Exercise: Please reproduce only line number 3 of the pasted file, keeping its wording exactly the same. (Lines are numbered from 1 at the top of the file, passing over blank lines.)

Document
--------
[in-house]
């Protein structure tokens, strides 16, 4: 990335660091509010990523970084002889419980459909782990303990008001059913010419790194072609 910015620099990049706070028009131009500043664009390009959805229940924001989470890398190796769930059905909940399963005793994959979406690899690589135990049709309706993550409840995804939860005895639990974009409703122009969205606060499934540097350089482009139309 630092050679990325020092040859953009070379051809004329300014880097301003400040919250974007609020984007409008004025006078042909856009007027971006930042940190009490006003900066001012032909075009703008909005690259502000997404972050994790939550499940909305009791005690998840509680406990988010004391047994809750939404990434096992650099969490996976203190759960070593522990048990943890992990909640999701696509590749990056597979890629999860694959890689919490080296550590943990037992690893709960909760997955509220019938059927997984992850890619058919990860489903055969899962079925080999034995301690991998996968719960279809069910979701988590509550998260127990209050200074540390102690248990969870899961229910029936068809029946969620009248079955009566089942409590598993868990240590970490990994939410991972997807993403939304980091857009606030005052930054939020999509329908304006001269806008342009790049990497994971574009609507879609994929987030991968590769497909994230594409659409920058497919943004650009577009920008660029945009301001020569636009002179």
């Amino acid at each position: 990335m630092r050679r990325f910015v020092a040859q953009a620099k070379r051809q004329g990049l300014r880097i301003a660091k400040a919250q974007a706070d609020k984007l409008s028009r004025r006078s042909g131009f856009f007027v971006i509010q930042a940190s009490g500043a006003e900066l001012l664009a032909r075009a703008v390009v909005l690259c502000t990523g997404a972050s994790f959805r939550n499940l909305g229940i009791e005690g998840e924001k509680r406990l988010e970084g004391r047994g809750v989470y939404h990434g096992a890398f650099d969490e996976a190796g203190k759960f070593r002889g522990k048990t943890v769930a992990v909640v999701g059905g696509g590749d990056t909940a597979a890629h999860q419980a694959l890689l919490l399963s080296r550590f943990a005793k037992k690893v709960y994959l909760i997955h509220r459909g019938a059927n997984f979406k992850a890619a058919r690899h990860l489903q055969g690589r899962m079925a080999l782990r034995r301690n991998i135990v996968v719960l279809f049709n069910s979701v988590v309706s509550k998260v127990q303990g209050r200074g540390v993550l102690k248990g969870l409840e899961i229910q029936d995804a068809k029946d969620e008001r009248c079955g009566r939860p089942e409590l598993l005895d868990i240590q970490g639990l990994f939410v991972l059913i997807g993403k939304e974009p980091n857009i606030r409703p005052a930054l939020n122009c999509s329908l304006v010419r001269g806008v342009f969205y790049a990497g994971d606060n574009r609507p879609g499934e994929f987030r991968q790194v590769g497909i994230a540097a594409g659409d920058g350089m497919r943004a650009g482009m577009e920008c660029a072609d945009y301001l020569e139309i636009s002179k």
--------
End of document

């Amino acid at each position: 990335m630092r050679r990325f910015v020092a040859q953009a620099k070379r051809q004329g990049l300014r880097i301003a660091k400040a919250q974007a706070d609020k984007l409008s028009r004025r006078s042909g131009f856009f007027v971006i509010q930042a940190s009490g500043a006003e900066l001012l664009a032909r075009a703008v390009v909005l690259c502000t990523g997404a972050s994790f959805r939550n499940l909305g229940i009791e005690g998840e924001k509680r406990l988010e970084g004391r047994g809750v989470y939404h990434g096992a890398f650099d969490e996976a190796g203190k759960f070593r002889g522990k048990t943890v769930a992990v909640v999701g059905g696509g590749d990056t909940a597979a890629h999860q419980a694959l890689l919490l399963s080296r550590f943990a005793k037992k690893v709960y994959l909760i997955h509220r459909g019938a059927n997984f979406k992850a890619a058919r690899h990860l489903q055969g690589r899962m079925a080999l782990r034995r301690n991998i135990v996968v719960l279809f049709n069910s979701v988590v309706s509550k998260v127990q303990g209050r200074g540390v993550l102690k248990g969870l409840e899961i229910q029936d995804a068809k029946d969620e008001r009248c079955g009566r939860p089942e409590l598993l005895d868990i240590q970490g639990l990994f939410v991972l059913i997807g993403k939304e974009p980091n857009i606030r409703p005052a930054l939020n122009c999509s329908l304006v010419r001269g806008v342009f969205y790049a990497g994971d606060n574009r609507p879609g499934e994929f987030r991968q790194v590769g497909i994230a540097a594409g659409d920058g350089m497919r943004a650009g482009m577009e920008c660029a072609d945009y301001l020569e139309i636009s002179k």